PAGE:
Dorset boy with autism went 2 years without proper education

Dorset boy with autism went 2 years without proper education

Published by Maria Greenwood at 11:00am 3rd October 2019.

Poor council decision making led to a Dorset boy with autism being left without a proper education for two years.

It has resulted in a finding of maladministration resulting in injustice against the former Dorset County Council by the Local Government and Social Care Ombudsman.

The council has also had to pay the boy and his family thousands of pounds in compensation.

Dorset Council now has to follow ten recommendations from the finding – five related to the child and his parents and five about improving its systems to prevent a repeat involving other children with additional needs.

Jonathan Mair centre
Jonathan Mair (centre of picture)

The council’s monitoring officer Jonathan Mair has recommended looking back over eight previous cases involving the county council over provision for children with special educational needs to check they have been fully acted on.

He said:

"The residual risk will only be achieved when the recommendations have been acted upon in full and there is confidence that the council is meeting its legal obligations to children with special educational needs on an ongoing basis."

He told a meeting of the council cabinet on Tuesday that the council had already gone further than the minimum requirement in publicising the finding and making the report available to the public.

Beryl Ezzard
Cllr Beryl Ezzard

Cllr Beryl Ezzard said she was glad the finding had been made public and said she had come across three cases in her ward which failed to get resolved by parents complaining.

She said:

"I hope we will now go forward and see an improvement.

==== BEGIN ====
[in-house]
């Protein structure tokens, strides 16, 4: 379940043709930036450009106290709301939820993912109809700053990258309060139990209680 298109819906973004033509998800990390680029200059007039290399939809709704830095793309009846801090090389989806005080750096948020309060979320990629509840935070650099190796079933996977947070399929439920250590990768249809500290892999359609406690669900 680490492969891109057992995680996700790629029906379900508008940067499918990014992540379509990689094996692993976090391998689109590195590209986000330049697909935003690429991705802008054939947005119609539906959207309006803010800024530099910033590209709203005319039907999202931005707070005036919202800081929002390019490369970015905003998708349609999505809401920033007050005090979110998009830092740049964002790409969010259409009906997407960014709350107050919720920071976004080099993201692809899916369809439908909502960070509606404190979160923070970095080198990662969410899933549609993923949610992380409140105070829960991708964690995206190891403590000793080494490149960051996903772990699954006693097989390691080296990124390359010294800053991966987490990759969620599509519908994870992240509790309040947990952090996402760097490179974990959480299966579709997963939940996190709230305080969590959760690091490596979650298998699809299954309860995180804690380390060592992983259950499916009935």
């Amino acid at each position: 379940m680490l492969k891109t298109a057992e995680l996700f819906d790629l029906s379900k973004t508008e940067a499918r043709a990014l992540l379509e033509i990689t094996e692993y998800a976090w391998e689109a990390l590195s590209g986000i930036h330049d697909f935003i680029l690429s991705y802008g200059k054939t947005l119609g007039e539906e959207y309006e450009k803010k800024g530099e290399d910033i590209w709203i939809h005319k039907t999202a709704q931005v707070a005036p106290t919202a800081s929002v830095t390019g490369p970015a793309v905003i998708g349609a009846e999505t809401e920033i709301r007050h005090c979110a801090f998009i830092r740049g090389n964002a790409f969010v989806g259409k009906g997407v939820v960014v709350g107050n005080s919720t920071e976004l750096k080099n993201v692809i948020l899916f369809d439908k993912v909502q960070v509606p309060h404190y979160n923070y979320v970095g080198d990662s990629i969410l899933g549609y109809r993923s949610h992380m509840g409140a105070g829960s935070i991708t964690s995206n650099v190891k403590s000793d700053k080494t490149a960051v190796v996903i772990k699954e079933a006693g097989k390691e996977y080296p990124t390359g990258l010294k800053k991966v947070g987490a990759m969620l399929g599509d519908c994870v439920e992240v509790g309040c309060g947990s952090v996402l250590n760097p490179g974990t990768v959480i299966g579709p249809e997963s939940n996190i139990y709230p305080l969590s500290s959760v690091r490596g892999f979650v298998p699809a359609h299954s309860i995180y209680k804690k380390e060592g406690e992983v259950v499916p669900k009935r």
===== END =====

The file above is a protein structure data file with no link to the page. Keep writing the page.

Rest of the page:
"A lack of schooling for any child for two years is reprehensible."

Cabinet member for Children, Education and Early Help, Cllr Andrew Parry, said a full apology had been made to the child and his parents.

He said:

"Any child missing a sustained period of education is a very grave matter."

He added that the findings were already being acted on and changes made.

Photo of Dorset County Hall night sign
County Hall

Director of children’s services Sarah Parker said the findings had been incorporated into the council’s action plan for children with special educational needs.

The ombudsman’s report centred around the county council’s failure to offer the provision detailed in the child’s Education, Health and Care Plan.

'The Council's response'

Said Cllr Parry in a news release at the time the ombudsman’s report was released:

“We fully accept the ombudsman’s findings and apologise to the family for the stress and disruption caused, particularly to the young person involved.

"Improving our SEND services is a priority for the new Dorset Council.

"We have a new director and new head of education & learning and are working with schools to provide more alternative education for children with additional needs in Dorset.

"We’re also reviewing our internal processes to improve the way we support families.

"We have a lot of work to do but we’re determined to make things better for children and families.”

By Trevor Bevins, Local Democracy Reporter